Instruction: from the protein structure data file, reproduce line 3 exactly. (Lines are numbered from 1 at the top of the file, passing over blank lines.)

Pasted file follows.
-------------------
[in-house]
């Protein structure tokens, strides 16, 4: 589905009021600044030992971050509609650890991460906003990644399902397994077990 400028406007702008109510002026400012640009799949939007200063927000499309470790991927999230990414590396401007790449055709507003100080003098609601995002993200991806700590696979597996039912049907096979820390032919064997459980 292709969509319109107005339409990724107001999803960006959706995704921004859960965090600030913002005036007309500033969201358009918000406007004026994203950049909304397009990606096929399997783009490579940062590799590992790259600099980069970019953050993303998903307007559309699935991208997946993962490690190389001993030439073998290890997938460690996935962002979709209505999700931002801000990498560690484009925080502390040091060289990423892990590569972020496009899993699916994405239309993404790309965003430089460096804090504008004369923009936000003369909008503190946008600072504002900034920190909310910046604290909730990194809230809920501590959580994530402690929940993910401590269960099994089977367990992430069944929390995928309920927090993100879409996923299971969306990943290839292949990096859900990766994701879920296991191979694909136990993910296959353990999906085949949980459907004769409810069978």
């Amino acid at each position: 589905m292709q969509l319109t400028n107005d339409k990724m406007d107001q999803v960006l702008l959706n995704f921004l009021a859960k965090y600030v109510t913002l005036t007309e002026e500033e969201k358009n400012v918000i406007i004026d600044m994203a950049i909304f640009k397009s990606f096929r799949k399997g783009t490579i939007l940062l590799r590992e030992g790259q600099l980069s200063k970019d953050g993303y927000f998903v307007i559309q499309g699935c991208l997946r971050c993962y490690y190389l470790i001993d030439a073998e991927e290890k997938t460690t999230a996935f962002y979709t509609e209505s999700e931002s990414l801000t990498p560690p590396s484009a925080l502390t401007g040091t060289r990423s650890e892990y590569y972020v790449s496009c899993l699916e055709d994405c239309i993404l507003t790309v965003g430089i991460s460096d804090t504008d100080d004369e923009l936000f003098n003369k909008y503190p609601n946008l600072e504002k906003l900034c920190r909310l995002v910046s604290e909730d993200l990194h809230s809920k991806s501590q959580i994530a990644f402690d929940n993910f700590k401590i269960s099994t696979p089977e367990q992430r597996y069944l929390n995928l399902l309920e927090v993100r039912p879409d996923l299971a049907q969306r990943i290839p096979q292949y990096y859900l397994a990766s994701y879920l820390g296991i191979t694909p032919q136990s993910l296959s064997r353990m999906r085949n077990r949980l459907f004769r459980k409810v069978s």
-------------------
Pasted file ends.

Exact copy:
């Amino acid at each position: 589905m292709q969509l319109t400028n107005d339409k990724m406007d107001q999803v960006l702008l959706n995704f921004l009021a859960k965090y600030v109510t913002l005036t007309e002026e500033e969201k358009n400012v918000i406007i004026d600044m994203a950049i909304f640009k397009s990606f096929r799949k399997g783009t490579i939007l940062l590799r590992e030992g790259q600099l980069s200063k970019d953050g993303y927000f998903v307007i559309q499309g699935c991208l997946r971050c993962y490690y190389l470790i001993d030439a073998e991927e290890k997938t460690t999230a996935f962002y979709t509609e209505s999700e931002s990414l801000t990498p560690p590396s484009a925080l502390t401007g040091t060289r990423s650890e892990y590569y972020v790449s496009c899993l699916e055709d994405c239309i993404l507003t790309v965003g430089i991460s460096d804090t504008d100080d004369e923009l936000f003098n003369k909008y503190p609601n946008l600072e504002k906003l900034c920190r909310l995002v910046s604290e909730d993200l990194h809230s809920k991806s501590q959580i994530a990644f402690d929940n993910f700590k401590i269960s099994t696979p089977e367990q992430r597996y069944l929390n995928l399902l309920e927090v993100r039912p879409d996923l299971a049907q969306r990943i290839p096979q292949y990096y859900l397994a990766s994701y879920l820390g296991i191979t694909p032919q136990s993910l296959s064997r353990m999906r085949n077990r949980l459907f004769r459980k409810v069978s």